How does a Brooklyn live music venue survive the pandemic when it’s been shuttered for almost a year?
For Bushwick indie music institution Elsewhere — which has been closed since March 2020 due to COVID-19 — it’s been about trying to innovate out of the challenge by creating new ways to experience events.
“We knew that we would be gone for a while, which was tragic for us and our community,” Elsewhere co-founder Jake Rosenthal said. “So in April 2020 we started thinking about digital experiences to keep our community together, and not let it fray too much in the time we weren’t gonna be open.”
One of its first projects was experimenting with building the 599 Johnson Ave. venue “brick-for-brick” inside the digital video game Minecraft. Within this digital world, Elsewhere held a global festival online.
Rosenthal and fellow Elsewhere co-founders Rami Haykal and Dhruv Chopra were surprised with the results: more than 8,000 logged on to the concert in Minecraft, and even more watched on the gamer platform Twitch.
“We thought it would be a couple hundred at best. Then we had another 150 – 200,000 on Twitch,” Rosenthal said.
“It seemed to us it was a pretty international sensation, and I think that’s when we realized not only could we give our own community some communal music experiences during this time, it was also a way to reach people beyond New York.”
Looking down the line, they could see livestream was going to explode in 2020, however people were still working out what that would look like.
“People were pointing a camera at the old experience and calling it a new experience, and we felt like there was this thought that you can never really create the original magic of seeing a live performance.
“But instead of trying to do that, we should be tying to build an entirely new experience that can only happen online.”
So they reached out to Twitch.
Twitch is the world’s leading livestreaming platform for gamers. Launched in 2011, Twitch has grown to boast more than 15 million unique viewers per day.
While typically used to livestream video games and esports, Twitch undoubtedly had an opportunity during the pandemic to leverage its platform for different audiences — especially in music and entertainment.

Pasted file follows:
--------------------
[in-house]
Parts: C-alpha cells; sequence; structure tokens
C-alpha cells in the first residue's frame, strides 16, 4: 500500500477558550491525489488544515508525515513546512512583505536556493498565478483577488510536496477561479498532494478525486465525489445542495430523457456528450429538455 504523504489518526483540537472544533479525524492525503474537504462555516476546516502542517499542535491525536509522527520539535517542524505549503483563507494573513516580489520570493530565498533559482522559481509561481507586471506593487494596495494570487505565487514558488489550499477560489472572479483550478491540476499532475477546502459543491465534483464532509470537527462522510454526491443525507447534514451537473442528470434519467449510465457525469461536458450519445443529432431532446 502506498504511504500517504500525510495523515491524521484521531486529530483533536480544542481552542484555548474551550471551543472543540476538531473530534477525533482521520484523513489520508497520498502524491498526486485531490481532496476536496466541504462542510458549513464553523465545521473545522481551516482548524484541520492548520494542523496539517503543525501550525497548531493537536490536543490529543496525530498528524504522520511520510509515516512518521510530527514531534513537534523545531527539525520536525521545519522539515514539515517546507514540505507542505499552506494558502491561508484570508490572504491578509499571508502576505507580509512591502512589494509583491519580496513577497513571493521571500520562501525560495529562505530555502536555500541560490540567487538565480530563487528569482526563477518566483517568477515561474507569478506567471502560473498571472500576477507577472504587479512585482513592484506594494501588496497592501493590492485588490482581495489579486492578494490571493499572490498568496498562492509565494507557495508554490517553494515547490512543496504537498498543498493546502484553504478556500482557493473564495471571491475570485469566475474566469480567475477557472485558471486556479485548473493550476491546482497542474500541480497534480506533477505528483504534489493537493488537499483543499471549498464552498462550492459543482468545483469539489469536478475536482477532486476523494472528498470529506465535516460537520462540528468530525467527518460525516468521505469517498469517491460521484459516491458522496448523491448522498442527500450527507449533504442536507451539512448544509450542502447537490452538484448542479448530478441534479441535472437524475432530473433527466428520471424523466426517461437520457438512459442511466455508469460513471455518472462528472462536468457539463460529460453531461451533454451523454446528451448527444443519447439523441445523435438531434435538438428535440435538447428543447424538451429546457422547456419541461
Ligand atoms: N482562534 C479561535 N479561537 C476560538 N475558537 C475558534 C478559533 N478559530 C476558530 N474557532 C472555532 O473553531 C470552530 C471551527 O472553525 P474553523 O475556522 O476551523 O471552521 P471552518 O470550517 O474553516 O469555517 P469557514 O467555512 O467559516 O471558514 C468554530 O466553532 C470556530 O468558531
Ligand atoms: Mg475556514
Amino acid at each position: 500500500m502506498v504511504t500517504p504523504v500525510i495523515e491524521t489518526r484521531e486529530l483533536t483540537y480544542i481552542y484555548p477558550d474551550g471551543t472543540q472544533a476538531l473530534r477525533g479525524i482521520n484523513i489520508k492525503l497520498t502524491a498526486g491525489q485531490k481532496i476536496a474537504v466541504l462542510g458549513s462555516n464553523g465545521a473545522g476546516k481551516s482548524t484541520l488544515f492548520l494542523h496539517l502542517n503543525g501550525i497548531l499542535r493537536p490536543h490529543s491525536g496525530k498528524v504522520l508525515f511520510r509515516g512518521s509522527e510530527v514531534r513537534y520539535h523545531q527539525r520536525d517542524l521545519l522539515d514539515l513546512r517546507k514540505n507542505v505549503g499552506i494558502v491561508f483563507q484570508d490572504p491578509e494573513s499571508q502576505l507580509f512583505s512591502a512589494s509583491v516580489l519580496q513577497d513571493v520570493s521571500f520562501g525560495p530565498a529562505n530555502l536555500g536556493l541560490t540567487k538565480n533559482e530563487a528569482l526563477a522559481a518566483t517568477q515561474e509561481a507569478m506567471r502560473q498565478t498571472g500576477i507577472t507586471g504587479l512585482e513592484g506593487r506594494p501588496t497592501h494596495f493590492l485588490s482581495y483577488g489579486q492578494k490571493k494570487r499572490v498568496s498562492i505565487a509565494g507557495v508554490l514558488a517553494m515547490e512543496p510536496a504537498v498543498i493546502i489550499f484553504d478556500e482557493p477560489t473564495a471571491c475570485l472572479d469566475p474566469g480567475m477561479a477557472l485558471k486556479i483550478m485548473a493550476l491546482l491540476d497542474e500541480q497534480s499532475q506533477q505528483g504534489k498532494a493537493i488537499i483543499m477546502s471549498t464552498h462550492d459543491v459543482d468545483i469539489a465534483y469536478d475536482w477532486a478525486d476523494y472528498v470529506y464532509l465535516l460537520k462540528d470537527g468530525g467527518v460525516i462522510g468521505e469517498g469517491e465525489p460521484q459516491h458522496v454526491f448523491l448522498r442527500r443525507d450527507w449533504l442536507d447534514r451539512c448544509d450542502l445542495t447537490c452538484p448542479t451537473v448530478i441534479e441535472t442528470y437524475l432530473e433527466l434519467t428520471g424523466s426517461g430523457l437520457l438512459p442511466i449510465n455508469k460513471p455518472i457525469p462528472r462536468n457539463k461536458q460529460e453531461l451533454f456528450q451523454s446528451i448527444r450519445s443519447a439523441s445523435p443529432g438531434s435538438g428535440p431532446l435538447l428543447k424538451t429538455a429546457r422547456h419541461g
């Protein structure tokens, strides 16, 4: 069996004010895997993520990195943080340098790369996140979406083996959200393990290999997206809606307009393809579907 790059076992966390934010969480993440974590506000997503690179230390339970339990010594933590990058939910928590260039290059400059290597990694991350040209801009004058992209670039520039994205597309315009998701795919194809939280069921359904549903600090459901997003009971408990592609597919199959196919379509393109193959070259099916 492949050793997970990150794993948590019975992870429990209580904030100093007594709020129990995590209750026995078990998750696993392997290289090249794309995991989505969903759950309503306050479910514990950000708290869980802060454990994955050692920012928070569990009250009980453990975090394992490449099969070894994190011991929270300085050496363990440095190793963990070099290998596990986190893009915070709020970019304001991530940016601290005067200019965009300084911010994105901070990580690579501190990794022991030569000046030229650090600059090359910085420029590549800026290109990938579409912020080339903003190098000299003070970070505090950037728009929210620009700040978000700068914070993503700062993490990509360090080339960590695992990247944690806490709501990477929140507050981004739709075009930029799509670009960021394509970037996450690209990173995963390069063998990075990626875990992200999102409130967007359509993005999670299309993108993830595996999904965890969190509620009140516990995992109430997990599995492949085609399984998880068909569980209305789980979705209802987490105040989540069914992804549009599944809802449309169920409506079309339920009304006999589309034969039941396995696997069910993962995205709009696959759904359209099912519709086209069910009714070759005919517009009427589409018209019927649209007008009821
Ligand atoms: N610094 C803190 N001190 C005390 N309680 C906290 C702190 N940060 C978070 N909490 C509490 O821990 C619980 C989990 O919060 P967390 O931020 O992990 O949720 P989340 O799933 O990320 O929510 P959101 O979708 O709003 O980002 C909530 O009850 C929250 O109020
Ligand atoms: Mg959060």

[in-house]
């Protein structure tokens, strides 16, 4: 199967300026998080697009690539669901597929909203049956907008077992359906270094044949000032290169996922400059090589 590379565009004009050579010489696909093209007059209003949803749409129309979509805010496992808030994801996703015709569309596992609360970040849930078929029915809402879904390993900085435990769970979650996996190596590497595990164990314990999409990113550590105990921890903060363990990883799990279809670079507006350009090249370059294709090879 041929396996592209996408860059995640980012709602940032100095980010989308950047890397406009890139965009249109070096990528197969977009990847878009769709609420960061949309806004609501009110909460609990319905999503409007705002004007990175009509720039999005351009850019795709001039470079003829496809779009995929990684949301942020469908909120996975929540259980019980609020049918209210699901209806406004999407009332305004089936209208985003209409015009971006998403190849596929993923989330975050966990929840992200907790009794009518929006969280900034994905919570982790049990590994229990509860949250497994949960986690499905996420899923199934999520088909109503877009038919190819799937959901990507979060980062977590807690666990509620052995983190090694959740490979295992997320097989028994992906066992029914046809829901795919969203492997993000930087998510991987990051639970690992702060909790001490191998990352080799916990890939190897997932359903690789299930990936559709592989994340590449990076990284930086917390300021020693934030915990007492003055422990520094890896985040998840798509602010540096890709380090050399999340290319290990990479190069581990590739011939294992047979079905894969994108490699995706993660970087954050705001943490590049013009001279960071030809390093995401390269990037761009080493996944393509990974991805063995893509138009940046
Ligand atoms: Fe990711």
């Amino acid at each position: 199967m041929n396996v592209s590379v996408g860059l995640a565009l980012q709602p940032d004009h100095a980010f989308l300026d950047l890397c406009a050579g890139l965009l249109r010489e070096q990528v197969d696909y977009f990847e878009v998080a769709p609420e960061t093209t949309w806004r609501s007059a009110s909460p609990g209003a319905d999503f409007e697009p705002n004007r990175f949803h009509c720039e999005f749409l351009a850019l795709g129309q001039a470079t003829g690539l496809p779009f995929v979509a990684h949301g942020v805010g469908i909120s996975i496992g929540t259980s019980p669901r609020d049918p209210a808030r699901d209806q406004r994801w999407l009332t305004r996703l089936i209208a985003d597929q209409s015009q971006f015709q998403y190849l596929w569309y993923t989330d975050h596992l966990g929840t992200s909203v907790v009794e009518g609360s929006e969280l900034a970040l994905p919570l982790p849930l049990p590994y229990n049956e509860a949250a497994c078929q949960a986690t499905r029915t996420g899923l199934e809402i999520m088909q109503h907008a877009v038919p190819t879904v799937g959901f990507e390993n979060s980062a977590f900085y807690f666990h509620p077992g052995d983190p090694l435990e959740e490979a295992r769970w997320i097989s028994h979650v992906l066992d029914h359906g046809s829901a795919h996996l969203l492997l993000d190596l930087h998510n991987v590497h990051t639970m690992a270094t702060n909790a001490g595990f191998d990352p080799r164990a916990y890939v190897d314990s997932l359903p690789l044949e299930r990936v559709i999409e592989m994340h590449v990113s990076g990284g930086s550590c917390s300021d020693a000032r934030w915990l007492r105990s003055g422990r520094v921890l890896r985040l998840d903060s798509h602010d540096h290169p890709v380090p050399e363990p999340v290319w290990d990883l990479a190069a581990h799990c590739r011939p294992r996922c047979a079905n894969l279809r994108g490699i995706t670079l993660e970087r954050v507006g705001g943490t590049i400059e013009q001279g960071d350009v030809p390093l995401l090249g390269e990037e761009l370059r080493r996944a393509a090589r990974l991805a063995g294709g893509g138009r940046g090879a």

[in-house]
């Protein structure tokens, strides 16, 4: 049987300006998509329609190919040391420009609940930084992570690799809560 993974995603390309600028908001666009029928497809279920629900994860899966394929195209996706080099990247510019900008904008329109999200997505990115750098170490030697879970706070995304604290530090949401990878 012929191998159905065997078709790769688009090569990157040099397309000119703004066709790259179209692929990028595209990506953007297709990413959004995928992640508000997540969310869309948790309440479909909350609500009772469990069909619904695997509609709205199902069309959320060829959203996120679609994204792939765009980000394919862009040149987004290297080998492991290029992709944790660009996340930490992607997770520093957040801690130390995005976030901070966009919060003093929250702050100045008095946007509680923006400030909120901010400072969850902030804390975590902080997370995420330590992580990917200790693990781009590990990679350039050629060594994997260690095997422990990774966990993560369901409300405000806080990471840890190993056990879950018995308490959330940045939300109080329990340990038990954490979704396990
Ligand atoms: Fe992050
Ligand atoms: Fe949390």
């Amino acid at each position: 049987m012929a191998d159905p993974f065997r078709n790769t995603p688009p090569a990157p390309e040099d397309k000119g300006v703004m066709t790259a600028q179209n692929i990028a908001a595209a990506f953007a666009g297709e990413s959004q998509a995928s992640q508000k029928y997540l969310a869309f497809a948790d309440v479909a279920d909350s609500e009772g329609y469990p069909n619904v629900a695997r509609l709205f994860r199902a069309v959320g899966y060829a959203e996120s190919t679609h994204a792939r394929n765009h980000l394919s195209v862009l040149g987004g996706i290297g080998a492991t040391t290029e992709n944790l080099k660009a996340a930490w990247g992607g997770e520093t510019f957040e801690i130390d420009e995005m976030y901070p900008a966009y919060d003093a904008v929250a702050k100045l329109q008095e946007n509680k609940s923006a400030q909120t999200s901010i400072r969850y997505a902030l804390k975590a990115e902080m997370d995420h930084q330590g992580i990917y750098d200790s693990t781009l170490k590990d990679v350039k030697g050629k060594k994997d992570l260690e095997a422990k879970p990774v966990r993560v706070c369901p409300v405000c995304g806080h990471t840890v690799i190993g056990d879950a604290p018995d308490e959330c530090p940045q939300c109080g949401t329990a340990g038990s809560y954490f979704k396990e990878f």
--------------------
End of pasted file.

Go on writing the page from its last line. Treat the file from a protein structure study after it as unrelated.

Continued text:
Realizing the interactive nature of livestreaming had not been explored very much, Elsewhere became interested in Twitch’s capability to bring audiences in to the action, and even giving them agency in how things unfold through chat and commands.
Rosenthal said when he reached out Twitch was already looking for ways to build out a music community on its platform. So the two companies partnered, and the Bushwick venue started producing regular music content for the platform.
The success of that led Elsewhere to create its newest digital experience for Twitch: the Elsewhere Sound Space, launching Jan. 28.
It’s a live comedy variety show streamed exclusively on Twitch, hosted by comedian and actor Peter Smith, and featuring a monthly musical guest from NYC’s underground music and arts scene.
The show follows the misadventures of a music deity marooned in space, and their curious cultural dispatches back to Earth. “Host Peter Smith is on a chilled-out mission to bring the joy and community of live music to Earthlings, who are in their most quarantined and isolated state,” the venue says.
Rosenthal said working on Twitch gave the show a uniquely interactive element, more like a live comedy variety like SNL.
“A large part of what we are trying to build into the show is that improv nature to the convo. The musical guest and host they are set up in a studio in a way they are in constant conversation with the audience.”
While Elsewhere Sound Space is mainly being done as an art project and fun collaboration with Twitch, Rosenthal said they did hope people would subscribe to the Elsewhere Twitch channel and that they might find a new revenue stream for the venue through it.
He pointed to tiered subscriber models seen on Twitch (and Patreon) where a small community of really dedicated fans could fund the content from a brand or creator they love.
Asked about venue’s pivot from likely having a staff of bartenders and live music producers to a team of developers, Rosenthal said his staff were “all already a bunch of nerds in various ways.”
Friends in the community have helped with the Sound Space project and coding, and Rosenthal assures the Bushwick community that the venue will be back in the physical as soon as possible.
“The digital is amazing, but for folks around the venue and who miss it we are going to be back.
“We’re ideally opening the rooftop back in the spring as it gets warmer, and were hoping we can get back in summer.”
Elsewhere Sound Space launches Jan. 28 and future episodes will live-stream on Twitch monthly on every fourth Tuesday. See the upcoming schedule here.
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